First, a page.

I criticised Apple's name of the third generation iPad' />
One of the slightly mystifying things Apple just released was the 'fourth generation iPad'.
I criticised Apple's name of the third generation iPad before. It was called, officially, 'the new iPad'. This I thought was not just strange but silly. Because if that becomes your naming scheme, what does the one after become? The 'new new iPad'? 'Successor to new iPad'? 'New iPad 2'?'
Now it has been replaced, Apple went back (thankfully) to a more practical name, but even that's a bit long and fussy, don't you think? 'The fourth generation iPad'. This does not sound like an Apple name. From now on, it's 'iPad 4' for me. It's obvious what it means, and short and clear.
I've said this before: one of the most important things Steve Jobs did when he came back to Apple in the late 1990s was to both simplify and clarify all the Apple products and their names. So what's going on now?
But that's a side issue, really. Many people are more mystified that Apple replaced iPad 3 so quickly.
iPad 4 replaces 'the new iPad' (ie, the 3rd generation iPad) and features the same 9.7-inch Retina display. Better, it includes the new Apple-designed A6X chip. That sort of clarifies one thing, anyway: the iPad 3 seemed to have a slightly retrograde chip. The A6X delivers up to twice the CPU performance and up to twice the graphics performance of the A5X chip.
Other new features include a FaceTime HD camera, twice the Wi-Fi performance compared to previous iPad models and support for additional LTE carriers worldwide (but there's no LTE in NZ).
This is all good stuff, but how do you feel if you just bought an iPad 3? I mean, we were all pretty much expecting the iPad mini, thanks to Apple not being able to keep the lid on (which increasingly seems to be the case).
Apple has a standard 14-day product return policy should you not be happy with the device, so users in the US have been returning the iPad 3, getting the refund and using it for the 4. Some of the US vendors have been extending this window out to 30 days, but I honestly don't know if that will happen here, or what Apple's policy might be.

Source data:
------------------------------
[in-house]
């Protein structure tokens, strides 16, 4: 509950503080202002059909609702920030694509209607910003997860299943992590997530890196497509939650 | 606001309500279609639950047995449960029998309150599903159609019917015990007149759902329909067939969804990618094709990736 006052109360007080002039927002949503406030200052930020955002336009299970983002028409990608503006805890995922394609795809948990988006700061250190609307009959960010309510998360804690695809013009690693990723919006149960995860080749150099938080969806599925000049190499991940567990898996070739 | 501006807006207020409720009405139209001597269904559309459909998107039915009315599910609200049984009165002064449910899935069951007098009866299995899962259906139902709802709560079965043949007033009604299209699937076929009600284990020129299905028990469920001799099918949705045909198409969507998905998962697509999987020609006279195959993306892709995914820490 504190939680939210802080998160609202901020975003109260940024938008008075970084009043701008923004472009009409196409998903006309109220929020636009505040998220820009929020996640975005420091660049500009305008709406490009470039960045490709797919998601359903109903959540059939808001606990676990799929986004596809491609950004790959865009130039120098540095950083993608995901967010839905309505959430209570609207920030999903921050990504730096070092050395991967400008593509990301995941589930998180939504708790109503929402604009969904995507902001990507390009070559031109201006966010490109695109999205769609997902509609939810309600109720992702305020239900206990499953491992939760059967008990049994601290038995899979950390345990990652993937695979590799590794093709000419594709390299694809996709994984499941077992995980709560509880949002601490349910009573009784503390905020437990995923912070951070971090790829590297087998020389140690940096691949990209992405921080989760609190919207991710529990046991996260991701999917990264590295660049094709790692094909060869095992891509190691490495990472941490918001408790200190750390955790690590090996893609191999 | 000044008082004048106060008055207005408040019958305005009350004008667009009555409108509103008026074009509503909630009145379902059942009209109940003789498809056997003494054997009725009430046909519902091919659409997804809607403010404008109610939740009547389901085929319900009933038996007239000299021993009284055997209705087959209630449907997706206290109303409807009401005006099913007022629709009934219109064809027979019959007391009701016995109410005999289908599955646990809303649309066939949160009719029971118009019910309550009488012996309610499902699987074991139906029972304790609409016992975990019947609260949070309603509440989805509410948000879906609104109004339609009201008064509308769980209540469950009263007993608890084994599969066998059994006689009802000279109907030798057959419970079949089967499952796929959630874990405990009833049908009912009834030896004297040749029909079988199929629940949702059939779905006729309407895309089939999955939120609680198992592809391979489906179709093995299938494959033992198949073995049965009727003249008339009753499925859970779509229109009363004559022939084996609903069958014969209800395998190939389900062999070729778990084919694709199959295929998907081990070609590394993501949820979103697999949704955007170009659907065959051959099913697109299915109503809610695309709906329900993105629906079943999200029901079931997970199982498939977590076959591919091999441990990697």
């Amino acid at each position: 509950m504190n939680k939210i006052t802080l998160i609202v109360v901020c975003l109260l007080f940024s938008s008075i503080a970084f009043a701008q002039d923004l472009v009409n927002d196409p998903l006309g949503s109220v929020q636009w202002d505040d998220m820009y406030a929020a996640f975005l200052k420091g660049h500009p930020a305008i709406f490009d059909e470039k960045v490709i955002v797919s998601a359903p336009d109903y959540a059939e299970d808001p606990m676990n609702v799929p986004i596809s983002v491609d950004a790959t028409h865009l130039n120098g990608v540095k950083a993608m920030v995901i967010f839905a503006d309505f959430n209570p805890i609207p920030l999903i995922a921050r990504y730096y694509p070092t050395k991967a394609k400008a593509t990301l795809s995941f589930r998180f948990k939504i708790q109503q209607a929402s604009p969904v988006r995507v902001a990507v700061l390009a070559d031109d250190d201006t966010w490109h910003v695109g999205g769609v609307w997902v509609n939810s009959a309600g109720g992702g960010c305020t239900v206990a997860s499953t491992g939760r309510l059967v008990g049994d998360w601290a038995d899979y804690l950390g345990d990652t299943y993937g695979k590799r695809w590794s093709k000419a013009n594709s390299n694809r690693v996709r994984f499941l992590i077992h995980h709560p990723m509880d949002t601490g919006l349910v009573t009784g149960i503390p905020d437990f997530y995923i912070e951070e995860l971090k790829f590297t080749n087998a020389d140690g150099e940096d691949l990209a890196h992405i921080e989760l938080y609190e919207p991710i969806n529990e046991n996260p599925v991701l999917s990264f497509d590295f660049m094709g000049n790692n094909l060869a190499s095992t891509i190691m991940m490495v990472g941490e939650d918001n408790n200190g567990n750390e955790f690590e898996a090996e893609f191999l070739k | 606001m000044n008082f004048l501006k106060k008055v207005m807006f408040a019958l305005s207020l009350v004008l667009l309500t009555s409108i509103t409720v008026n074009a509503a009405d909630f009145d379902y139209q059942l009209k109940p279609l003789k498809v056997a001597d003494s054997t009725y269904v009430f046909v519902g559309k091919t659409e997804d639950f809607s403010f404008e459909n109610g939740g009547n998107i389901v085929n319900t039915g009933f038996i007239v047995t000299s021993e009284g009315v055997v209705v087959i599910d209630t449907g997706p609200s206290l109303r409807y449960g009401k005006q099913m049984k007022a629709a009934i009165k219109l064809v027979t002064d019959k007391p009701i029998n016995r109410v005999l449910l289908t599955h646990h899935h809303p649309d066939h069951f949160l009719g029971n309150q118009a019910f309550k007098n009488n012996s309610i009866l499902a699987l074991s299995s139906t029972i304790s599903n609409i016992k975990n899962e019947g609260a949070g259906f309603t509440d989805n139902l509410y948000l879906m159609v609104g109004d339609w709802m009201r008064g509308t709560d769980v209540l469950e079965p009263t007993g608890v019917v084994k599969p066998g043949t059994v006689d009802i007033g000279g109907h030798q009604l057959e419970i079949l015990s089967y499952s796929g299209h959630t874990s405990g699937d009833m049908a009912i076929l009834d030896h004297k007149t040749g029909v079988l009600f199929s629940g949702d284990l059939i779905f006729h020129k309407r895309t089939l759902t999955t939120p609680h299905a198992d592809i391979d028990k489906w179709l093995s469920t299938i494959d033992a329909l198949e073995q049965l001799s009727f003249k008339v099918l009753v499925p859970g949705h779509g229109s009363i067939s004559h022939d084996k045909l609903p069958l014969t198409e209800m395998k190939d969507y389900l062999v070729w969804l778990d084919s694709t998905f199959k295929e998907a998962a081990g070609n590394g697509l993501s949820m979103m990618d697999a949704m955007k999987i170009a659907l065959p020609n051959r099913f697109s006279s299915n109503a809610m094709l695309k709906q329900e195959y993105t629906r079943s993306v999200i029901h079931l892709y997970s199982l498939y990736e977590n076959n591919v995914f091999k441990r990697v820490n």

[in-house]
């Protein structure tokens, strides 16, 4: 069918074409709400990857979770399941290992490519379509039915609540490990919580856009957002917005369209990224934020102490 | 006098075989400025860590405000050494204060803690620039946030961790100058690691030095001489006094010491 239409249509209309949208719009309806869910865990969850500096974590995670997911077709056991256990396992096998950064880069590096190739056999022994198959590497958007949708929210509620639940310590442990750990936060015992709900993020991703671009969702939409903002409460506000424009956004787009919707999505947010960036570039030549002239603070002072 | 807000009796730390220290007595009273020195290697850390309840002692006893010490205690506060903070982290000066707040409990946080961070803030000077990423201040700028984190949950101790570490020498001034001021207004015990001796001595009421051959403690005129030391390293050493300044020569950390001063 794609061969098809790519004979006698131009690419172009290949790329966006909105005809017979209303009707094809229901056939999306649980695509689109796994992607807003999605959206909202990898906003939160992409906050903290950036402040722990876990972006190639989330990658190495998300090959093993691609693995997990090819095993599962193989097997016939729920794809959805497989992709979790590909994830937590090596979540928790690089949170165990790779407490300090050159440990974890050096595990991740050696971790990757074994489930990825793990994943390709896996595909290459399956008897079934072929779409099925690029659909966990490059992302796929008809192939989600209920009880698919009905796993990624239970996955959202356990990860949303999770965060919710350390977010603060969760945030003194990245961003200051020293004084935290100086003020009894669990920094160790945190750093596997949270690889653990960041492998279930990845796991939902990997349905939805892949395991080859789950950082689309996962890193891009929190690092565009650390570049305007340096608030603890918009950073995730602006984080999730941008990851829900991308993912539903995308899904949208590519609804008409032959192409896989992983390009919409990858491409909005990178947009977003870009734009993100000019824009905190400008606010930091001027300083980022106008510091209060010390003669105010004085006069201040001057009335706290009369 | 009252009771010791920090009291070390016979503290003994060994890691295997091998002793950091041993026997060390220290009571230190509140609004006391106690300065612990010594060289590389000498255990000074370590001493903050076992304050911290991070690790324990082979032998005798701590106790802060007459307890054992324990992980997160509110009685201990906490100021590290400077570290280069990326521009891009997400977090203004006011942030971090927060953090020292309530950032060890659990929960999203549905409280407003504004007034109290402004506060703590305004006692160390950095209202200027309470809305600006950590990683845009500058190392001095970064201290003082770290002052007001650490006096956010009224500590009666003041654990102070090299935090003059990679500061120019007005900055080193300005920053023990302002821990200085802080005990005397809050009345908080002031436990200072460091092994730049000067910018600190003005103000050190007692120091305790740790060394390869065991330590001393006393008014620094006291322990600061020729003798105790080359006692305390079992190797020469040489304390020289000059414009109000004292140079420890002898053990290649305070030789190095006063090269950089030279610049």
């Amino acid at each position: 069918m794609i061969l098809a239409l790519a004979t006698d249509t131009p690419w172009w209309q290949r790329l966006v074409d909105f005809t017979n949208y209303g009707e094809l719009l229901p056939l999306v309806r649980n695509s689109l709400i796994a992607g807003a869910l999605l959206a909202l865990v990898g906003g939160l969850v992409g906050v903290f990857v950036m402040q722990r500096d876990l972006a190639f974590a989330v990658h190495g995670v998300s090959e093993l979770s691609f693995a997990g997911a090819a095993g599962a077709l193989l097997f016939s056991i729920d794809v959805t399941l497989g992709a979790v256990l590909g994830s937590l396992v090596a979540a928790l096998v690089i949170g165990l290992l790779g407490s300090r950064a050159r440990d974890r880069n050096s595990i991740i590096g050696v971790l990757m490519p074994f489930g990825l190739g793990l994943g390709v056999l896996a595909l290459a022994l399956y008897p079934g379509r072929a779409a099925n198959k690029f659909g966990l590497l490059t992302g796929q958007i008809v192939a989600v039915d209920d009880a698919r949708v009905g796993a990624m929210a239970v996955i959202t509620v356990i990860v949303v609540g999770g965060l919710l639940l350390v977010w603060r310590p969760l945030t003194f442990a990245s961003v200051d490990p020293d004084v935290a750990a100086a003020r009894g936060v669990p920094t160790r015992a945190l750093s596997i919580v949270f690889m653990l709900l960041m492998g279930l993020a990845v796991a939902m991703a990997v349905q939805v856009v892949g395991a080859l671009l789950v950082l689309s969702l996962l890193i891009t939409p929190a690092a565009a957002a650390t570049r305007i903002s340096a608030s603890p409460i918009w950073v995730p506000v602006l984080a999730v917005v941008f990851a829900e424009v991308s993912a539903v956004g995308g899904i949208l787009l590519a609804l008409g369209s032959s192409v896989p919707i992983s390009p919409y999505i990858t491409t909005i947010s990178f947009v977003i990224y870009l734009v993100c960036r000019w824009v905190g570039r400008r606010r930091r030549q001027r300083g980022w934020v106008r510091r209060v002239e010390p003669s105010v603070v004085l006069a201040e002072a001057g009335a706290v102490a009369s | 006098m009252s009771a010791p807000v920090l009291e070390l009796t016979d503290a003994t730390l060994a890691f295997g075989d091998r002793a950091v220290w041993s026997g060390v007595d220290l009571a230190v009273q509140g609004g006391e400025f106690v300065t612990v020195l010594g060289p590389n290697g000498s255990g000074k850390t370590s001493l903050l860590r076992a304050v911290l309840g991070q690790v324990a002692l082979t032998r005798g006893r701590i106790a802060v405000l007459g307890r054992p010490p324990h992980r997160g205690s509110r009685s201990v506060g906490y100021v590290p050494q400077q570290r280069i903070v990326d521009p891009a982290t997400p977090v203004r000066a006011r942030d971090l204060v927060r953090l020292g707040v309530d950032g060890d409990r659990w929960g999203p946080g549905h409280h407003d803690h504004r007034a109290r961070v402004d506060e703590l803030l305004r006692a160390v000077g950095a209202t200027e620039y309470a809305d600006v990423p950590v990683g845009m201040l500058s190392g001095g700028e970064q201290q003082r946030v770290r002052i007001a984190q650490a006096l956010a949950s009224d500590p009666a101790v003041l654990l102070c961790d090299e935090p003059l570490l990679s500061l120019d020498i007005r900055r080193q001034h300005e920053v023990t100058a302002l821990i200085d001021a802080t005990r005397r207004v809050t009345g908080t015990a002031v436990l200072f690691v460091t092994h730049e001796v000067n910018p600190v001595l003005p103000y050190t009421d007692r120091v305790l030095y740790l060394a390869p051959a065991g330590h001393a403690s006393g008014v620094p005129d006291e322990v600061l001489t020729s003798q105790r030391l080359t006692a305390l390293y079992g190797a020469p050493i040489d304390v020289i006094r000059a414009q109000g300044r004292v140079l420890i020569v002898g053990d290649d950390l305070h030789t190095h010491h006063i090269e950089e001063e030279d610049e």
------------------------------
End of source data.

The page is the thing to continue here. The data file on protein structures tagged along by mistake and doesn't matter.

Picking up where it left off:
As TUAW reports, "CNet is citing the experience of a few readers who were able to get AppleCare confirmation of a 30-day return window (the usual no-questions-asked-if-it's-undamaged return policy is 14 days after purchase). Reporter Sharon Vaknin says that the Stockton Street Apple Store in San Francisco is waiving the 14-day policy - but that might be a discretionary change that is only available at certain stores."
It's all getting a bit tricky for us New Zealanders, though, as iPad 4s are not available here yet - they should be from Friday, 2 November.
The models are in black or white, costing NZD$729 for the 16GB model and $879 for the 32GB model; $1029 for the 64GB model.
iPad 4 with Wi-Fi + Cellular will start shipping a couple of weeks after the Wi-Fi models (prices are $929 for the 16GB model, $1079 for the 32GB and the 64GB model is $1228).
(iPad 2 will still be available for a recommended retail price of NZD$579 for the 16GB Wi-Fi model and NZD$779 for the 16GB Wi-Fi + 3G model where they are still sold.
I did a live-chat on the herald online the week of the Apple announcements, and some people asked if I might be compelled to switch to iPad mini. No, is the short answer. But crikey, I still only have the first iPad. I hardly use it. It was extremely handy when I did a university paper earlier in the year, thanks to a Belkin case with a built-in keyboard. It was way handier to carry and use as a note taker, compared to even a 13-inch laptop. In my house, my partner uses it quite a lot to look things up, (information and recipes), and my daughter uses it for the same, plus for the game Draw Stuff.